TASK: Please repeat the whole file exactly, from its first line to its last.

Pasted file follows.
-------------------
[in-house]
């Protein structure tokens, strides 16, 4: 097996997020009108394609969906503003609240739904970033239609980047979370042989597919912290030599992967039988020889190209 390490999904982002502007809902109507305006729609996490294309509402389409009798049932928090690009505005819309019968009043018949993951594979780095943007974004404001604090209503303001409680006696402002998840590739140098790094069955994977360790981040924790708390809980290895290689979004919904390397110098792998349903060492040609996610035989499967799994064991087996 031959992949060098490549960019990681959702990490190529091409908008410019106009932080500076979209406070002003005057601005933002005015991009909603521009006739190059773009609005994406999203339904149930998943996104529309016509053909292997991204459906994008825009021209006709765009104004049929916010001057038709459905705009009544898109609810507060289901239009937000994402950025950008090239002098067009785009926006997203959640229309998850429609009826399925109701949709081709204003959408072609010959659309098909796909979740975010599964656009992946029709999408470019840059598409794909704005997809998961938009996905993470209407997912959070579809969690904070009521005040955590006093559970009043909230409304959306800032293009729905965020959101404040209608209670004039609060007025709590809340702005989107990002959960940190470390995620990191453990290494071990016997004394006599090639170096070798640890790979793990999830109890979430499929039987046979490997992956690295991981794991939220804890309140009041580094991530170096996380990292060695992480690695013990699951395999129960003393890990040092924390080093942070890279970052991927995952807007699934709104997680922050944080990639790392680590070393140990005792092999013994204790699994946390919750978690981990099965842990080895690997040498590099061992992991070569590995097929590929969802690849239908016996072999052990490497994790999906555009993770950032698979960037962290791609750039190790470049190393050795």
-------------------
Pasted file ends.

[in-house]
């Protein structure tokens, strides 16, 4: 097996997020009108394609969906503003609240739904970033239609980047979370042989597919912290030599992967039988020889190209 390490999904982002502007809902109507305006729609996490294309509402389409009798049932928090690009505005819309019968009043018949993951594979780095943007974004404001604090209503303001409680006696402002998840590739140098790094069955994977360790981040924790708390809980290895290689979004919904390397110098792998349903060492040609996610035989499967799994064991087996 031959992949060098490549960019990681959702990490190529091409908008410019106009932080500076979209406070002003005057601005933002005015991009909603521009006739190059773009609005994406999203339904149930998943996104529309016509053909292997991204459906994008825009021209006709765009104004049929916010001057038709459905705009009544898109609810507060289901239009937000994402950025950008090239002098067009785009926006997203959640229309998850429609009826399925109701949709081709204003959408072609010959659309098909796909979740975010599964656009992946029709999408470019840059598409794909704005997809998961938009996905993470209407997912959070579809969690904070009521005040955590006093559970009043909230409304959306800032293009729905965020959101404040209608209670004039609060007025709590809340702005989107990002959960940190470390995620990191453990290494071990016997004394006599090639170096070798640890790979793990999830109890979430499929039987046979490997992956690295991981794991939220804890309140009041580094991530170096996380990292060695992480690695013990699951395999129960003393890990040092924390080093942070890279970052991927995952807007699934709104997680922050944080990639790392680590070393140990005792092999013994204790699994946390919750978690981990099965842990080895690997040498590099061992992991070569590995097929590929969802690849239908016996072999052990490497994790999906555009993770950032698979960037962290791609750039190790470049190393050795």